The cultural differences: cultural differences Value, cultural Differences in communication and Stereotype in Cultural,

The cultural differences American white people often have difficulty considering themselves members of cultural groups. The depth of their own identification with "white" or the traditions and the Protestant values ​​of Anglo-Saxon White (wasp) surprised many of the groups. 

"Identification with wasp culture is usually accepted by the wasp itself as a fact and without real awareness of the subtle influence on them or about how culture can be seen by Montavon" (Axelson, 1993, pp. 368-369). 

The informant of the informal class conducted by Axelson asked the students, "Who are you?" WASP students answered, "America," "People," "Adult," "Male/Female," "Job Title," or other general answers. Non-white students or white minority students answered with more ethnic-related answers such as "black," "Asia," or "Italy-American." Or, when white students are asked what they are not, they tend to answer with ethnically related answers.

Value in Cultural

The value of an important aspect of self-awareness for counselors is the recognition that they cannot enter the counseling value-free or value-neutral process. If the counselor enters with one of these two assumptions, they risk forcing clients to make decisions or behave in a way that is consistent with their own values ​​(counselors) rather than the clients'. They are also at risk of making value assessments about clients and see clients as of right or wrong, moral or immoral, not different. 

Counselor values ​​also affect the purpose of counseling. Counselors who say they have no purpose that accidentally imposes their goals (unknown) on the client. Because the counselor indeed assumes several levels of authority in the counselor-client relationship, because counseling is not free of value, and because the values ​​transmitted are the values ​​learned by the counselor in their background and training, the client may want to assume the counselor's values ​​or at least associate more Many trusts in them than they do in unreasonable arrangements.

Stereotype in Cultural

Stereotypes, personal theory of personality applied to others, consisting of beliefs and perceptions collected about individual classes, groups, or objects (Axelson, 1993). Stereotypes are different from prejudices, which are defined by Axelson (1993) as "assessments or opinions formed previously without sufficient basis or knowledge" (p. 155). When based on inaccurate information, stereotypes often resemble prejudice. Stereotypes, such as prejudice, can be positive or negative.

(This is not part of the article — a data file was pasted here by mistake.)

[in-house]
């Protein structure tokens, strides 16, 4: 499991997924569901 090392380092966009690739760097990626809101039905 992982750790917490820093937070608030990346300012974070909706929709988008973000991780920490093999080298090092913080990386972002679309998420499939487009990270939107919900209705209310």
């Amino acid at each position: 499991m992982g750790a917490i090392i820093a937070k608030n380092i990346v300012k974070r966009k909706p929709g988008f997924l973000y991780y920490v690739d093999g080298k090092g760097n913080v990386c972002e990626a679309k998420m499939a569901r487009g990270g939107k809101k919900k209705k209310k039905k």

In a negative sense, they hinder the counseling process by giving obstacles to seeing clients as individuals and block the creativity of counselors by building a foundation for counseling that may or may be inaccurate. 

Conversely, stereotypes can provide useful hypotheses in understanding individual clients. Counselors who realize the stereotypes they hold can then make the stereotype work for them. This requires finding the information needed to make stereotypes more accurate. 

Cultural aware counselors will test their stereotypes by realizing it, open to new experiences, receiving new ideas, able to see old facts in a new way, and are willing to change the old stereotypes if the hypothesis does not apply (Axelson, 1993)

Differences in communication

Learning other languages ​​gives perfect opportunities to learn about their own language. Likewise, the lack of understanding of the language itself greatly hampered the learning process of the second language. 

These same principles apply to studying other cultures: without their own cultural knowledge, understanding others becomes more difficult. Communication, including language, plays a major role in the counseling process. Communication barriers complicate and often prevent counseling in cross-cultural or multicultural situations. Language barriers alone will be enough to hamper the counseling process. My wife and I Had Many Humroning Experiences in Korea Because of Language Misunderstand

References

Mwombela, B. (2019). Multicultural Competency of Pre-Service School Counseling Students: Exploratory Factor Analysis of the Multicultural Counseling Competency Training Survey-Revised.

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